The Red Cross and OneBlood are experiencing the worst blood shortage in over a decade. The dangerously low blood supply levels have forced some hospitals to defer patients from major surgery, including organ transplants. It has never been more important to donate blood! By having a supply ready, healthcare providers can have access to the blood they need to help people when an emergency happens. In the U.S., someone needs a blood transfusion every two seconds, creating an ongoing need for donations.
Who is eligible to donate blood?
General eligibility requirements to donate include being:
In good health and feeling well
At least 16 years old (in most states)
At least 110 pounds
In addition to these criteria, recent travel, current and recent medications and ongoing medical conditions may affect a donor’s ability to donate. For more information to help determine if you may be eligible to donate, review the eligibility requirements by donation type, visit https://blog.healthadvocate.com/2022/01/urgent-blood-donations-needed/
What happens during the donation process?
Donating blood typically involves a four-step process:
- Make an appointment. Once you arrive at the donation facility, you will check in with the staff by providing ID and review basic information about blood donations.
- Next, you will be screened as part of a mini physical and answer a few questions to ensure your eligibility. Any information discussed during this process is private and confidential.
- During the donation, which generally takes 8-10 minutes, you will be seated or lying down. Staff and volunteers will always be nearby in case you have any questions during the donation.
- Finally, once you’re done donating, you will have the opportunity to relax and enjoy a snack before going on with your day.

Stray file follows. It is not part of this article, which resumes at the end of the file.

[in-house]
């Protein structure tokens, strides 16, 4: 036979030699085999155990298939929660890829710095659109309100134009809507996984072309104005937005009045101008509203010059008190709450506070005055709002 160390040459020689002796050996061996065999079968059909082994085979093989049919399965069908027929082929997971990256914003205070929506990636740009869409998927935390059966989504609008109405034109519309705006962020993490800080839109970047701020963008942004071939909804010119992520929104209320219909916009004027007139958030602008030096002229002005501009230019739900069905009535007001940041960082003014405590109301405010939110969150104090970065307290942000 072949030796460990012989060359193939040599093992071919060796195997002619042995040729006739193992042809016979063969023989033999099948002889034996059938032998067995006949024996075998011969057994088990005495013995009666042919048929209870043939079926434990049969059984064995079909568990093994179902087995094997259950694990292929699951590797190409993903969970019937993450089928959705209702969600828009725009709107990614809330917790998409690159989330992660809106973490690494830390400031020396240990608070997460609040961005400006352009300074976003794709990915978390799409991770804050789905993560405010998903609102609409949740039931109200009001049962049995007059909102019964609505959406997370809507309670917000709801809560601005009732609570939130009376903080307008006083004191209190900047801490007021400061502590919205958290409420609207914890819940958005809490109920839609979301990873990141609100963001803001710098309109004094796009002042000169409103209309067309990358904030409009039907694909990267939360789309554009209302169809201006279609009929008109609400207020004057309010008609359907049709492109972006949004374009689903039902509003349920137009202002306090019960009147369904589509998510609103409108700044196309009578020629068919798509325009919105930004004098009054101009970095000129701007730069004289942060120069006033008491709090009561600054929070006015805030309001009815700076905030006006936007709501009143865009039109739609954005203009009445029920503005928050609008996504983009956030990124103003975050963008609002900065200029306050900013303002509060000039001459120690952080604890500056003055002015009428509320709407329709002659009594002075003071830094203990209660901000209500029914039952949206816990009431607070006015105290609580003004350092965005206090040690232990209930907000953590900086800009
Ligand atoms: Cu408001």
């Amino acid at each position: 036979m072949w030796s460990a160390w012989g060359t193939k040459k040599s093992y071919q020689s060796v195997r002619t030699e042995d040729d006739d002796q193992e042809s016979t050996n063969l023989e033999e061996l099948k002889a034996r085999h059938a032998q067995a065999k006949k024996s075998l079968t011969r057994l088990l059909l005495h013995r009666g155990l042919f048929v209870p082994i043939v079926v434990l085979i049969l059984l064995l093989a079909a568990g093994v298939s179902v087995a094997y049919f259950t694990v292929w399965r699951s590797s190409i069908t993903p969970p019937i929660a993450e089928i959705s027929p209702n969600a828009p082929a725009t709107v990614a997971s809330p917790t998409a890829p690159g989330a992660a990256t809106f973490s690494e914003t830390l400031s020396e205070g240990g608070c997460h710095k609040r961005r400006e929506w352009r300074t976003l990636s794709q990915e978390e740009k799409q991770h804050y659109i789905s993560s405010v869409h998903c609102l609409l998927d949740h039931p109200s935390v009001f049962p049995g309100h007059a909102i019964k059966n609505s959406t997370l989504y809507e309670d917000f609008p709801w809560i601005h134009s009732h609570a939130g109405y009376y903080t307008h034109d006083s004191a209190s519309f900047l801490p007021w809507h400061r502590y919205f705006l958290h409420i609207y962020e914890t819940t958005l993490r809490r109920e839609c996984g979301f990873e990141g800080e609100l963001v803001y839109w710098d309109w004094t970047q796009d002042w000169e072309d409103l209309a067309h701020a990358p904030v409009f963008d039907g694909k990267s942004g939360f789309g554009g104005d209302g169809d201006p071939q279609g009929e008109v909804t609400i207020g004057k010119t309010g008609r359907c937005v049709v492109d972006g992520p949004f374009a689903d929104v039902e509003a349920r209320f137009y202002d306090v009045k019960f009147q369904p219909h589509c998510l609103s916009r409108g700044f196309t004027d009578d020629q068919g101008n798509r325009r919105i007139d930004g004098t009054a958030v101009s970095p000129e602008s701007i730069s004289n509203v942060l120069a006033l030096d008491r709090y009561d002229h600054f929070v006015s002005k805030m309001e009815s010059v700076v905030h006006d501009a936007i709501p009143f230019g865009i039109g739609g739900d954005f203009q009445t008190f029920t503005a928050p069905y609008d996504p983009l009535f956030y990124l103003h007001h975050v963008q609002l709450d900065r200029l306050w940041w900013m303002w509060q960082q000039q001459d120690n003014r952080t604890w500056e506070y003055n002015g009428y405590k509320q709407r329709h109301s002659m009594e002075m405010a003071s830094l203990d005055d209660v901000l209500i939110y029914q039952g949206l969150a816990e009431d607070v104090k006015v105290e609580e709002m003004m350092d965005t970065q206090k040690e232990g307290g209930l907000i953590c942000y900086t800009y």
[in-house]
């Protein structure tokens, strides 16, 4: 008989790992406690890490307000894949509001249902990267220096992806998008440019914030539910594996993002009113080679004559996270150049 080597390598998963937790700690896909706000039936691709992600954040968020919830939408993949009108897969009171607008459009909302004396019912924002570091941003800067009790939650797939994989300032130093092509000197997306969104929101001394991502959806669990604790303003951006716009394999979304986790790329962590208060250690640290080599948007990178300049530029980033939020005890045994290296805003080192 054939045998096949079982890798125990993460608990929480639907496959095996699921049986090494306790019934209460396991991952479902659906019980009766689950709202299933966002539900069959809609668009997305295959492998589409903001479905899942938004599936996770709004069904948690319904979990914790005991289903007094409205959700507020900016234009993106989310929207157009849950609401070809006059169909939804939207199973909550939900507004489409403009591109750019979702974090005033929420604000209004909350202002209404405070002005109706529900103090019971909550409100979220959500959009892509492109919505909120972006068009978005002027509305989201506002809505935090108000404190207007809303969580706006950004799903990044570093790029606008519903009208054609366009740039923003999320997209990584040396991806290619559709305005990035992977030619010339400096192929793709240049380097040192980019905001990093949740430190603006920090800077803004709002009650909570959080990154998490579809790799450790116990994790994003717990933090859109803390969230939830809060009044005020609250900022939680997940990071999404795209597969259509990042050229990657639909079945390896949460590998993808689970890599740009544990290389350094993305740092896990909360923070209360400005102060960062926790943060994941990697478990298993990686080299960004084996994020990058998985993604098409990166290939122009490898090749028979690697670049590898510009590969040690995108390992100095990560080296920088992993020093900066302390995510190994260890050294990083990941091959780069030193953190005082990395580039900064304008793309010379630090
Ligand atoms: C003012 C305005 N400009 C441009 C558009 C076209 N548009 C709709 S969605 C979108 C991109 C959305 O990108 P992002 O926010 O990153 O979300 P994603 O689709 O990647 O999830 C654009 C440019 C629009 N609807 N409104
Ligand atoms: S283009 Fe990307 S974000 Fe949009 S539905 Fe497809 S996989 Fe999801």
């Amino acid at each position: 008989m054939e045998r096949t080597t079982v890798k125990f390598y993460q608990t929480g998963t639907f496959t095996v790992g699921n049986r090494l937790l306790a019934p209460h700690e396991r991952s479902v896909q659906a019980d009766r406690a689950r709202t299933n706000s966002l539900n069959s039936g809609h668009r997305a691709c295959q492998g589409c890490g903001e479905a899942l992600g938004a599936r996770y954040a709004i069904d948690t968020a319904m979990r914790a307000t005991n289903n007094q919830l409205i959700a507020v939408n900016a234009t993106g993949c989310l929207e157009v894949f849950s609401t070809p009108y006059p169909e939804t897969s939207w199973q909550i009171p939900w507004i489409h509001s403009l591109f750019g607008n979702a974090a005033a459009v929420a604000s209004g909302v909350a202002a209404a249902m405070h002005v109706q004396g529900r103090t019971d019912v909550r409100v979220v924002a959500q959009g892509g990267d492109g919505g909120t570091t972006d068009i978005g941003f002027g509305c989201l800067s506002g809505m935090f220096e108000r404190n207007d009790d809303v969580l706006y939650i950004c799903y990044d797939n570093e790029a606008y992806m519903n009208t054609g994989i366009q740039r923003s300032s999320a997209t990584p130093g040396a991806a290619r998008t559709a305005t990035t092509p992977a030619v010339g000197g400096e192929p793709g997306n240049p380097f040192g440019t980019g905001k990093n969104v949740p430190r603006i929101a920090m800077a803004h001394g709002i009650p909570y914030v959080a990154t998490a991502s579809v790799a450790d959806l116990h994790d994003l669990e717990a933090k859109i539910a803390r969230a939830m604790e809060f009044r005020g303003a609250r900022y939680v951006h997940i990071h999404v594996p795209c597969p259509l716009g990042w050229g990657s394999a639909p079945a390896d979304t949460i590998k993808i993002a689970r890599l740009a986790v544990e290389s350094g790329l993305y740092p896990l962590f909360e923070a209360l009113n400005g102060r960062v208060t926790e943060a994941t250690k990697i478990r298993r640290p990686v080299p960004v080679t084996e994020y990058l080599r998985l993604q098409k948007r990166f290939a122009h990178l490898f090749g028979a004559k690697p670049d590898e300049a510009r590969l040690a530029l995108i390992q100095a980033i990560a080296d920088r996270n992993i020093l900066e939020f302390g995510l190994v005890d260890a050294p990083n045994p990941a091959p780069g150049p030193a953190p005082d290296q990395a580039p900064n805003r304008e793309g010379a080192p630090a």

How is COVID-19 influencing donations?
The American Red Cross and OneBlood are being very cautious when it comes to COVID-19 and donations. They have rigorous safety protocols to keep staff and donors healthy. If you are interested in donating blood but have had a recent diagnosis of COVID-19, tested positive or have any symptoms of COVID-19, it is necessary to wait at least 14 days before you can donate.
If you have been vaccinated for COVID-19, in most cases, there is no deferral time for individuals who received a COVID-19 vaccine as long as they are symptom-free and feeling well at the time of donation. The following eligibility guidelines apply to each COVID-19 vaccine received, including boosters:
There is no deferral time for eligible blood donors who are vaccinated with an inactivated or RNA-based COVID-19 vaccine manufactured by AstraZeneca, Janssen/J&J, Moderna, Novavax, or Pfizer.
Eligible blood donors who received a live attenuated COVID-19 vaccine or do not know what type of COVID-19 vaccine they received must wait two weeks before giving blood.
How can you find a blood donation event nearby?
To find a blood drive in your area, use the Red Cross’ or OneBlood’s online search tool. Additionally, you can donate at any number of donation centers across the country.
Appointments are strongly encouraged.
To learn more about blood donation, please visit any of the websites below for additional information:
Centers for Disease Control and Prevention
By becoming a blood donor, you can help others and potentially save the lives of your family, friends and neighbors. In fact, one donation can help save three lives!